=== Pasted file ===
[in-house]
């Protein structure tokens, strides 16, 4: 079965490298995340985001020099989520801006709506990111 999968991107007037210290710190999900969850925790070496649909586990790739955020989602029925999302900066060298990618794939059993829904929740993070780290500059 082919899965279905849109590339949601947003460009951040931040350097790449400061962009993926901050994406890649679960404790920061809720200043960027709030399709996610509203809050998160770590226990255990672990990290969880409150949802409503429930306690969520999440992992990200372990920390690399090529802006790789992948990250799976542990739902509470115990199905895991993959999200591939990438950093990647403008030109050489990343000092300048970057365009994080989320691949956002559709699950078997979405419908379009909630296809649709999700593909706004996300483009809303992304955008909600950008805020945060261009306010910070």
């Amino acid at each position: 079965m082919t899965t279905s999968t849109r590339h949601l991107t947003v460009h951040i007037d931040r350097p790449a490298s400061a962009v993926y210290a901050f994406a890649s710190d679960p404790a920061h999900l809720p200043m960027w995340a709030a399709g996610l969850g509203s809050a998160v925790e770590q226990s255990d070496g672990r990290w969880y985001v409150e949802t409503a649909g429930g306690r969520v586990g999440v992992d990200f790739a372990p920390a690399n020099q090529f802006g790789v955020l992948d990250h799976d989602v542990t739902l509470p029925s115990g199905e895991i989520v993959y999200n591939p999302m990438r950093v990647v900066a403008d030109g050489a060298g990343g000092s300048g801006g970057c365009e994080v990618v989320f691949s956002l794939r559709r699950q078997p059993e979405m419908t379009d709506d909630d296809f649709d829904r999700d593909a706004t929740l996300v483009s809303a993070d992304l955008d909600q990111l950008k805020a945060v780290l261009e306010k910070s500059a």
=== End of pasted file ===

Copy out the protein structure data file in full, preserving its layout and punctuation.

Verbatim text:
[in-house]
């Protein structure tokens, strides 16, 4: 079965490298995340985001020099989520801006709506990111 999968991107007037210290710190999900969850925790070496649909586990790739955020989602029925999302900066060298990618794939059993829904929740993070780290500059 082919899965279905849109590339949601947003460009951040931040350097790449400061962009993926901050994406890649679960404790920061809720200043960027709030399709996610509203809050998160770590226990255990672990990290969880409150949802409503429930306690969520999440992992990200372990920390690399090529802006790789992948990250799976542990739902509470115990199905895991993959999200591939990438950093990647403008030109050489990343000092300048970057365009994080989320691949956002559709699950078997979405419908379009909630296809649709999700593909706004996300483009809303992304955008909600950008805020945060261009306010910070």
């Amino acid at each position: 079965m082919t899965t279905s999968t849109r590339h949601l991107t947003v460009h951040i007037d931040r350097p790449a490298s400061a962009v993926y210290a901050f994406a890649s710190d679960p404790a920061h999900l809720p200043m960027w995340a709030a399709g996610l969850g509203s809050a998160v925790e770590q226990s255990d070496g672990r990290w969880y985001v409150e949802t409503a649909g429930g306690r969520v586990g999440v992992d990200f790739a372990p920390a690399n020099q090529f802006g790789v955020l992948d990250h799976d989602v542990t739902l509470p029925s115990g199905e895991i989520v993959y999200n591939p999302m990438r950093v990647v900066a403008d030109g050489a060298g990343g000092s300048g801006g970057c365009e994080v990618v989320f691949s956002l794939r559709r699950q078997p059993e979405m419908t379009d709506d909630d296809f649709d829904r999700d593909a706004t929740l996300v483009s809303a993070d992304l955008d909600q990111l950008k805020a945060v780290l261009e306010k910070s500059a």